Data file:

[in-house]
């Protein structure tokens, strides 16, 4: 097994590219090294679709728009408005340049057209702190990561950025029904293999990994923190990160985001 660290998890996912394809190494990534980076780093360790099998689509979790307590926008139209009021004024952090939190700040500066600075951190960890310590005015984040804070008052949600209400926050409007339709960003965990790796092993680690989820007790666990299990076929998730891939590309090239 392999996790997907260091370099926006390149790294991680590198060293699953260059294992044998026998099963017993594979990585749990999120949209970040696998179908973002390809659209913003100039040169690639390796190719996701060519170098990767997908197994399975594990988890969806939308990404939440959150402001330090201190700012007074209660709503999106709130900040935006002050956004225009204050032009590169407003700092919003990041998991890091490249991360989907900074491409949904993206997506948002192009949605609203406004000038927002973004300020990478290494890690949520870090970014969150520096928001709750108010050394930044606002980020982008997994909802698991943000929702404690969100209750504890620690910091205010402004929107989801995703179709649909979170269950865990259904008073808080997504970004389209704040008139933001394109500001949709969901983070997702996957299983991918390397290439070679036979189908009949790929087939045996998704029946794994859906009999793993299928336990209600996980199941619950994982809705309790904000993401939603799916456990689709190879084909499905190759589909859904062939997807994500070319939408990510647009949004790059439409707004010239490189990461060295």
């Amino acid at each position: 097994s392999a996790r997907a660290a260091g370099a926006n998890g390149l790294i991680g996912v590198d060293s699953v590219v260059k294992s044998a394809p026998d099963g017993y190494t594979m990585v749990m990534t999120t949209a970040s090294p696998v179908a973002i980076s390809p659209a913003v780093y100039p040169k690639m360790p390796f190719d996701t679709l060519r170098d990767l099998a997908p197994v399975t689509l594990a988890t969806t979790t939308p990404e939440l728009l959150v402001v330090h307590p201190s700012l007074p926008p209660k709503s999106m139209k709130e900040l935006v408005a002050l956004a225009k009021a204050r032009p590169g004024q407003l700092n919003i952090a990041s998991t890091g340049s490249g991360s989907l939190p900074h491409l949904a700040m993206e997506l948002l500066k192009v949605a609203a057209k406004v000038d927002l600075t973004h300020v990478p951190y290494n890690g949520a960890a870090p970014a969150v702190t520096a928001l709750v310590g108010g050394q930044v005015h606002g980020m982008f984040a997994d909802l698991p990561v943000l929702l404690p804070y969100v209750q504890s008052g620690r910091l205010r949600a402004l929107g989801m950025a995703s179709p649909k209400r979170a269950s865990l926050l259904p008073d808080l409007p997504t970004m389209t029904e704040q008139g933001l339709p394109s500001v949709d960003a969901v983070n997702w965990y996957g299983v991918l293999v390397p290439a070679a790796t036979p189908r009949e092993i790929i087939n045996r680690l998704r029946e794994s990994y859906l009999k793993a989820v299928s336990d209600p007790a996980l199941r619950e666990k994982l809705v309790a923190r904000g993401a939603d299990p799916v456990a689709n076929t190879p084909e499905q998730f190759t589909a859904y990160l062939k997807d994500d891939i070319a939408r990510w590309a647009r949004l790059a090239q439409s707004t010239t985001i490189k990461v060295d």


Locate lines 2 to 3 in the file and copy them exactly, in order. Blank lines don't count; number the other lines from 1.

């Protein structure tokens, strides 16, 4: 097994590219090294679709728009408005340049057209702190990561950025029904293999990994923190990160985001 660290998890996912394809190494990534980076780093360790099998689509979790307590926008139209009021004024952090939190700040500066600075951190960890310590005015984040804070008052949600209400926050409007339709960003965990790796092993680690989820007790666990299990076929998730891939590309090239 392999996790997907260091370099926006390149790294991680590198060293699953260059294992044998026998099963017993594979990585749990999120949209970040696998179908973002390809659209913003100039040169690639390796190719996701060519170098990767997908197994399975594990988890969806939308990404939440959150402001330090201190700012007074209660709503999106709130900040935006002050956004225009204050032009590169407003700092919003990041998991890091490249991360989907900074491409949904993206997506948002192009949605609203406004000038927002973004300020990478290494890690949520870090970014969150520096928001709750108010050394930044606002980020982008997994909802698991943000929702404690969100209750504890620690910091205010402004929107989801995703179709649909979170269950865990259904008073808080997504970004389209704040008139933001394109500001949709969901983070997702996957299983991918390397290439070679036979189908009949790929087939045996998704029946794994859906009999793993299928336990209600996980199941619950994982809705309790904000993401939603799916456990689709190879084909499905190759589909859904062939997807994500070319939408990510647009949004790059439409707004010239490189990461060295």
């Amino acid at each position: 097994s392999a996790r997907a660290a260091g370099a926006n998890g390149l790294i991680g996912v590198d060293s699953v590219v260059k294992s044998a394809p026998d099963g017993y190494t594979m990585v749990m990534t999120t949209a970040s090294p696998v179908a973002i980076s390809p659209a913003v780093y100039p040169k690639m360790p390796f190719d996701t679709l060519r170098d990767l099998a997908p197994v399975t689509l594990a988890t969806t979790t939308p990404e939440l728009l959150v402001v330090h307590p201190s700012l007074p926008p209660k709503s999106m139209k709130e900040l935006v408005a002050l956004a225009k009021a204050r032009p590169g004024q407003l700092n919003i952090a990041s998991t890091g340049s490249g991360s989907l939190p900074h491409l949904a700040m993206e997506l948002l500066k192009v949605a609203a057209k406004v000038d927002l600075t973004h300020v990478p951190y290494n890690g949520a960890a870090p970014a969150v702190t520096a928001l709750v310590g108010g050394q930044v005015h606002g980020m982008f984040a997994d909802l698991p990561v943000l929702l404690p804070y969100v209750q504890s008052g620690r910091l205010r949600a402004l929107g989801m950025a995703s179709p649909k209400r979170a269950s865990l926050l259904p008073d808080l409007p997504t970004m389209t029904e704040q008139g933001l339709p394109s500001v949709d960003a969901v983070n997702w965990y996957g299983v991918l293999v390397p290439a070679a790796t036979p189908r009949e092993i790929i087939n045996r680690l998704r029946e794994s990994y859906l009999k793993a989820v299928s336990d209600p007790a996980l199941r619950e666990k994982l809705v309790a923190r904000g993401a939603d299990p799916v456990a689709n076929t190879p084909e499905q998730f190759t589909a859904y990160l062939k997807d994500d891939i070319a939408r990510w590309a647009r949004l790059a090239q439409s707004t010239t985001i490189k990461v060295d």